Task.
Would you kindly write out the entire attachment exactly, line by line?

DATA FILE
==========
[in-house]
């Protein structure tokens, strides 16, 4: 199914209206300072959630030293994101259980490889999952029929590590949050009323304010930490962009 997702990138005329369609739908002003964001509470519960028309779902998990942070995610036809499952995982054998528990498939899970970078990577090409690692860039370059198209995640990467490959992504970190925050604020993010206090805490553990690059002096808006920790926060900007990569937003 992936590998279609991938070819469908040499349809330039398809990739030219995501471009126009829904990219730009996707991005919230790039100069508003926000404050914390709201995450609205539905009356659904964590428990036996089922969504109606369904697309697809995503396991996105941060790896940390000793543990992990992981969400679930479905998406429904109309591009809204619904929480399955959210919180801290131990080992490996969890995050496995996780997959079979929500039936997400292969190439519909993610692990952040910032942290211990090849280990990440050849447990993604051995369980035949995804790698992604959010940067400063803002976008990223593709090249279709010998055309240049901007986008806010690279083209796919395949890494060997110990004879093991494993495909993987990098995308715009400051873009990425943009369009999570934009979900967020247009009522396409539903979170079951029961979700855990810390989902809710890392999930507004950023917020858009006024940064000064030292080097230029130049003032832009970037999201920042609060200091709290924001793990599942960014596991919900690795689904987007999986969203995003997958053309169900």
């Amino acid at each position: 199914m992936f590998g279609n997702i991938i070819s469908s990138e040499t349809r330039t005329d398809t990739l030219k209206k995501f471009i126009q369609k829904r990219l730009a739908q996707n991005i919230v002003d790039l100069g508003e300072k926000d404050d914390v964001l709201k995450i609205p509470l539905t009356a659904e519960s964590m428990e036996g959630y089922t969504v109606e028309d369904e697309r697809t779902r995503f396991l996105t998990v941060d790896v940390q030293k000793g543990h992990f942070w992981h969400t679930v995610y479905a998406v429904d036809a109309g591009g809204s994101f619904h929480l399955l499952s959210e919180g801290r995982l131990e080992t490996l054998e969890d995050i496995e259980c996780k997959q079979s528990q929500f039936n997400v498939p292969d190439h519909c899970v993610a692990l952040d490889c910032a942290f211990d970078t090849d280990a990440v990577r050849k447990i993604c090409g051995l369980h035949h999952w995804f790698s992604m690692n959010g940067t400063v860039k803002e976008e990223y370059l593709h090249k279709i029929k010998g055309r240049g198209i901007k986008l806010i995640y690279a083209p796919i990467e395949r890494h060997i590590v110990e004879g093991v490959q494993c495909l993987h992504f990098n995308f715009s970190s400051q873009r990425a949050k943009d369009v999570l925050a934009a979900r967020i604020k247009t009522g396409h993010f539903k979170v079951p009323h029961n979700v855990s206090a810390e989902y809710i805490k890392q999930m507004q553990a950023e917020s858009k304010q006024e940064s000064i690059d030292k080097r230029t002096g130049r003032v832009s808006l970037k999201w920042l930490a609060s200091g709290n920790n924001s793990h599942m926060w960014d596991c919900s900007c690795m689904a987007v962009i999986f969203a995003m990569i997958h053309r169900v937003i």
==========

[in-house]
């Protein structure tokens, strides 16, 4: 199914209206300072959630030293994101259980490889999952029929590590949050009323304010930490962009 997702990138005329369609739908002003964001509470519960028309779902998990942070995610036809499952995982054998528990498939899970970078990577090409690692860039370059198209995640990467490959992504970190925050604020993010206090805490553990690059002096808006920790926060900007990569937003 992936590998279609991938070819469908040499349809330039398809990739030219995501471009126009829904990219730009996707991005919230790039100069508003926000404050914390709201995450609205539905009356659904964590428990036996089922969504109606369904697309697809995503396991996105941060790896940390000793543990992990992981969400679930479905998406429904109309591009809204619904929480399955959210919180801290131990080992490996969890995050496995996780997959079979929500039936997400292969190439519909993610692990952040910032942290211990090849280990990440050849447990993604051995369980035949995804790698992604959010940067400063803002976008990223593709090249279709010998055309240049901007986008806010690279083209796919395949890494060997110990004879093991494993495909993987990098995308715009400051873009990425943009369009999570934009979900967020247009009522396409539903979170079951029961979700855990810390989902809710890392999930507004950023917020858009006024940064000064030292080097230029130049003032832009970037999201920042609060200091709290924001793990599942960014596991919900690795689904987007999986969203995003997958053309169900």
């Amino acid at each position: 199914m992936f590998g279609n997702i991938i070819s469908s990138e040499t349809r330039t005329d398809t990739l030219k209206k995501f471009i126009q369609k829904r990219l730009a739908q996707n991005i919230v002003d790039l100069g508003e300072k926000d404050d914390v964001l709201k995450i609205p509470l539905t009356a659904e519960s964590m428990e036996g959630y089922t969504v109606e028309d369904e697309r697809t779902r995503f396991l996105t998990v941060d790896v940390q030293k000793g543990h992990f942070w992981h969400t679930v995610y479905a998406v429904d036809a109309g591009g809204s994101f619904h929480l399955l499952s959210e919180g801290r995982l131990e080992t490996l054998e969890d995050i496995e259980c996780k997959q079979s528990q929500f039936n997400v498939p292969d190439h519909c899970v993610a692990l952040d490889c910032a942290f211990d970078t090849d280990a990440v990577r050849k447990i993604c090409g051995l369980h035949h999952w995804f790698s992604m690692n959010g940067t400063v860039k803002e976008e990223y370059l593709h090249k279709i029929k010998g055309r240049g198209i901007k986008l806010i995640y690279a083209p796919i990467e395949r890494h060997i590590v110990e004879g093991v490959q494993c495909l993987h992504f990098n995308f715009s970190s400051q873009r990425a949050k943009d369009v999570l925050a934009a979900r967020i604020k247009t009522g396409h993010f539903k979170v079951p009323h029961n979700v855990s206090a810390e989902y809710i805490k890392q999930m507004q553990a950023e917020s858009k304010q006024e940064s000064i690059d030292k080097r230029t002096g130049r003032v832009s808006l970037k999201w920042l930490a609060s200091g709290n920790n924001s793990h599942m926060w960014d596991c919900s900007c690795m689904a987007v962009i999986f969203a995003m990569i997958h053309r169900v937003i």